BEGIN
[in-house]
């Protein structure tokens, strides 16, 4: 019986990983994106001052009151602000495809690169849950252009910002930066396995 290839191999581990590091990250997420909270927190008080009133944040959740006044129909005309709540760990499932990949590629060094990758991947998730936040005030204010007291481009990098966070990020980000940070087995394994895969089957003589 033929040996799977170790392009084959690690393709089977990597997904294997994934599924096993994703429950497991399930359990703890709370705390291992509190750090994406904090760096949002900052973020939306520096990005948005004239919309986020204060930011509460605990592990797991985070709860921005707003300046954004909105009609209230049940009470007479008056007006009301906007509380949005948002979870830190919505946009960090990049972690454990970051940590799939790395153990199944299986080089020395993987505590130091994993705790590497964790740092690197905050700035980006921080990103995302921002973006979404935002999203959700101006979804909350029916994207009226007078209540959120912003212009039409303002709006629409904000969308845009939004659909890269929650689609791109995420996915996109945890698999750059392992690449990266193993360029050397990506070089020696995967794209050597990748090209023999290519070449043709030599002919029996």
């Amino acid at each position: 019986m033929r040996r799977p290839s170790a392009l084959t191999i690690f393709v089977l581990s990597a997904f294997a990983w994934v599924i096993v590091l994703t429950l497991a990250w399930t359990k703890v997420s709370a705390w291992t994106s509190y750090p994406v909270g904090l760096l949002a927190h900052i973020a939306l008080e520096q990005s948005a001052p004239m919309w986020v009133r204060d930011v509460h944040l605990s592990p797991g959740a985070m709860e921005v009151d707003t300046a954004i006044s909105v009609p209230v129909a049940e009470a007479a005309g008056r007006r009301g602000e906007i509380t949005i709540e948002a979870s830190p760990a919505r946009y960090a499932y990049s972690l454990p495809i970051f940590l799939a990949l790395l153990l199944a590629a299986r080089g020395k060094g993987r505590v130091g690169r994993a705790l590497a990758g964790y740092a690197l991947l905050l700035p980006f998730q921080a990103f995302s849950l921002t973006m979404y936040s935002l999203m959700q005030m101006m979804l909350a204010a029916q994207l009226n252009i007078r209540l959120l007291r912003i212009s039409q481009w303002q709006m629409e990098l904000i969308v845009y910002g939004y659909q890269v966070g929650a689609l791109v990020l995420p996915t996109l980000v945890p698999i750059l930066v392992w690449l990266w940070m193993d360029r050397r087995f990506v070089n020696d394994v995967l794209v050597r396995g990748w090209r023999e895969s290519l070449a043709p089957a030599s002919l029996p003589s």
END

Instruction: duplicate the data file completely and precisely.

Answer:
[in-house]
């Protein structure tokens, strides 16, 4: 019986990983994106001052009151602000495809690169849950252009910002930066396995 290839191999581990590091990250997420909270927190008080009133944040959740006044129909005309709540760990499932990949590629060094990758991947998730936040005030204010007291481009990098966070990020980000940070087995394994895969089957003589 033929040996799977170790392009084959690690393709089977990597997904294997994934599924096993994703429950497991399930359990703890709370705390291992509190750090994406904090760096949002900052973020939306520096990005948005004239919309986020204060930011509460605990592990797991985070709860921005707003300046954004909105009609209230049940009470007479008056007006009301906007509380949005948002979870830190919505946009960090990049972690454990970051940590799939790395153990199944299986080089020395993987505590130091994993705790590497964790740092690197905050700035980006921080990103995302921002973006979404935002999203959700101006979804909350029916994207009226007078209540959120912003212009039409303002709006629409904000969308845009939004659909890269929650689609791109995420996915996109945890698999750059392992690449990266193993360029050397990506070089020696995967794209050597990748090209023999290519070449043709030599002919029996």
């Amino acid at each position: 019986m033929r040996r799977p290839s170790a392009l084959t191999i690690f393709v089977l581990s990597a997904f294997a990983w994934v599924i096993v590091l994703t429950l497991a990250w399930t359990k703890v997420s709370a705390w291992t994106s509190y750090p994406v909270g904090l760096l949002a927190h900052i973020a939306l008080e520096q990005s948005a001052p004239m919309w986020v009133r204060d930011v509460h944040l605990s592990p797991g959740a985070m709860e921005v009151d707003t300046a954004i006044s909105v009609p209230v129909a049940e009470a007479a005309g008056r007006r009301g602000e906007i509380t949005i709540e948002a979870s830190p760990a919505r946009y960090a499932y990049s972690l454990p495809i970051f940590l799939a990949l790395l153990l199944a590629a299986r080089g020395k060094g993987r505590v130091g690169r994993a705790l590497a990758g964790y740092a690197l991947l905050l700035p980006f998730q921080a990103f995302s849950l921002t973006m979404y936040s935002l999203m959700q005030m101006m979804l909350a204010a029916q994207l009226n252009i007078r209540l959120l007291r912003i212009s039409q481009w303002q709006m629409e990098l904000i969308v845009y910002g939004y659909q890269v966070g929650a689609l791109v990020l995420p996915t996109l980000v945890p698999i750059l930066v392992w690449l990266w940070m193993d360029r050397r087995f990506v070089n020696d394994v995967l794209v050597r396995g990748w090209r023999e895969s290519l070449a043709p089957a030599s002919l029996p003589s």